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Do you know what might happen if you’re pulled over under the influence of alcohol? This could be a serious situation if you’re caught, and it’s not just about whether or not you are over the legal limit for blood alcohol content. You could be accused even if you’re guilty of buzzed driving.

Many people have heard about DUIs, DWIs and drunk driving and assume that all three of these terms can easily be interchanged. Some drivers across New York may not even realize that there are clear differences between a DUI and a DWI. While drunk driving is a general term that is used to describe someone operating a vehicle under the influence of alcohol. DUI and DWI are legal terms that classify specific criminal offenses associated with operating a vehicle with a high blood alcohol content. A DWI will refer to New York criminal charges when a driver is intoxicated at a blood alcohol content level of 0.08% or higher. A DUI in New York, however, typically refers to someone who may be engaging in buzzed driving with a blood-alcohol content of lower than 0.08% or a person who is under the influence of drugs. DUI is not a common legal term that is used throughout the state of New York because there are two main drunk driving charges that are different within the state.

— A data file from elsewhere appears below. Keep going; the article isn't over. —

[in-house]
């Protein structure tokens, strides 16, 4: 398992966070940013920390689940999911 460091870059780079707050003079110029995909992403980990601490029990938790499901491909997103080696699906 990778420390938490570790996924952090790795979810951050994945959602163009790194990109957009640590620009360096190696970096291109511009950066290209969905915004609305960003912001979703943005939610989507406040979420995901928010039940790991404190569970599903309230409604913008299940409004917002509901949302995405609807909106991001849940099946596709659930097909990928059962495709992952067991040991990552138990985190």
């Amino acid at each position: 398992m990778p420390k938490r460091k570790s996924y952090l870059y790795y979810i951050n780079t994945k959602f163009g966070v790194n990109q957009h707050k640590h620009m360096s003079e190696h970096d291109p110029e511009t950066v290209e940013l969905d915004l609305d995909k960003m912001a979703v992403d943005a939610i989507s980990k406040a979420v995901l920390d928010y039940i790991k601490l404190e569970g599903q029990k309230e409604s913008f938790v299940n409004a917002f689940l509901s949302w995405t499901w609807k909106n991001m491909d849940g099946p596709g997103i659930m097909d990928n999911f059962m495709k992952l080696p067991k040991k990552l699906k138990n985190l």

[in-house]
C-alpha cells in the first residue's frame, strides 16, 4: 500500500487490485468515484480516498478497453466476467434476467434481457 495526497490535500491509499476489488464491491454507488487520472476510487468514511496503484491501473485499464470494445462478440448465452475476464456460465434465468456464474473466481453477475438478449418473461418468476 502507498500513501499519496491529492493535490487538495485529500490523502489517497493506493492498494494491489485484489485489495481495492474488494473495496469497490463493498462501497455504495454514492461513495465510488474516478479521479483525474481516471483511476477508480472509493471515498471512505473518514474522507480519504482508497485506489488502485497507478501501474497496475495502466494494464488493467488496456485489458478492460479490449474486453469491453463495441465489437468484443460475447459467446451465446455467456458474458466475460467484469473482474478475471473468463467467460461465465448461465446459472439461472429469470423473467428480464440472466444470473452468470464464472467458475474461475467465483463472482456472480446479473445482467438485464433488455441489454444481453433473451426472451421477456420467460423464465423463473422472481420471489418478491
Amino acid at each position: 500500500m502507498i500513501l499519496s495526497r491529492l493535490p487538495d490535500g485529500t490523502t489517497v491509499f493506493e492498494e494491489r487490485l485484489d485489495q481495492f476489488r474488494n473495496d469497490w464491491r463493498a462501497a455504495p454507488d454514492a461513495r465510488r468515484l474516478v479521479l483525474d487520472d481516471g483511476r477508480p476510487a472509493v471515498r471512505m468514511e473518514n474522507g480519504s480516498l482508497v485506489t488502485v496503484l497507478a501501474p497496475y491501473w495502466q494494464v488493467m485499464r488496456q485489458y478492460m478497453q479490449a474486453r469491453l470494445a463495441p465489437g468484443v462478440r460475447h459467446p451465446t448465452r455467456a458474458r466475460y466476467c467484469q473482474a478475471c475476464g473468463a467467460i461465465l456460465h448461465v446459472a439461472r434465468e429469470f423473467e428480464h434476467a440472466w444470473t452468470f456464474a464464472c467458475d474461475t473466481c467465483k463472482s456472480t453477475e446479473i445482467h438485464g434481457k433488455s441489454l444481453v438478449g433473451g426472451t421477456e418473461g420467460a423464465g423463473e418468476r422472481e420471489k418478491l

DWAI stands for Driving While Ability Impaired and DWI stands for Driving While Intoxicated. In New York, a DWAI charge means that the driver’s blood alcohol content is between 0.05% and 0.07% or that other evidence exists that make it clear to the police officer that the driver is impaired. A DWI means that the driver is legally drunk or intoxicated with a blood alcohol content of at least 0.08%. In either of these situations, a person who has been accused should consult with an experienced criminal defense attorney who has an extensive background protecting those who have been accused of driving while intoxicated.

Whether it’s a DWI or a DWAI, you deserve the support provided by a dedicated lawyer.